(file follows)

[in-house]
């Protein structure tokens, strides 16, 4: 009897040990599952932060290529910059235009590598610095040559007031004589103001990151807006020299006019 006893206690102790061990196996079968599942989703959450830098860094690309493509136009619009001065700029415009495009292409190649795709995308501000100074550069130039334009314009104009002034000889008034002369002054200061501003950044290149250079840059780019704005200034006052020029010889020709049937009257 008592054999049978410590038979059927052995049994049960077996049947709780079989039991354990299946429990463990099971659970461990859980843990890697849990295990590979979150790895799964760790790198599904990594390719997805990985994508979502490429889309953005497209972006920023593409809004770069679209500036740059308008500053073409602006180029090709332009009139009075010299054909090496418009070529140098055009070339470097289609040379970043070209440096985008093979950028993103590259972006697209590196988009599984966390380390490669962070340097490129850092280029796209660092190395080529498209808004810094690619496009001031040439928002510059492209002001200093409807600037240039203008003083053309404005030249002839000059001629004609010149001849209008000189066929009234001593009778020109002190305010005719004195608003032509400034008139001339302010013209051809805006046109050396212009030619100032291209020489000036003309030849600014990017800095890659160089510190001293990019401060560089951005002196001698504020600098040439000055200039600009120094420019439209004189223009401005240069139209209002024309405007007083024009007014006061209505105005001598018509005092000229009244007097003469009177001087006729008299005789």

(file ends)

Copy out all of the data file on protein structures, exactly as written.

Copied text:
[in-house]
């Protein structure tokens, strides 16, 4: 009897040990599952932060290529910059235009590598610095040559007031004589103001990151807006020299006019 006893206690102790061990196996079968599942989703959450830098860094690309493509136009619009001065700029415009495009292409190649795709995308501000100074550069130039334009314009104009002034000889008034002369002054200061501003950044290149250079840059780019704005200034006052020029010889020709049937009257 008592054999049978410590038979059927052995049994049960077996049947709780079989039991354990299946429990463990099971659970461990859980843990890697849990295990590979979150790895799964760790790198599904990594390719997805990985994508979502490429889309953005497209972006920023593409809004770069679209500036740059308008500053073409602006180029090709332009009139009075010299054909090496418009070529140098055009070339470097289609040379970043070209440096985008093979950028993103590259972006697209590196988009599984966390380390490669962070340097490129850092280029796209660092190395080529498209808004810094690619496009001031040439928002510059492209002001200093409807600037240039203008003083053309404005030249002839000059001629004609010149001849209008000189066929009234001593009778020109002190305010005719004195608003032509400034008139001339302010013209051809805006046109050396212009030619100032291209020489000036003309030849600014990017800095890659160089510190001293990019401060560089951005002196001698504020600098040439000055200039600009120094420019439209004189223009401005240069139209209002024309405007007083024009007014006061209505105005001598018509005092000229009244007097003469009177001087006729008299005789």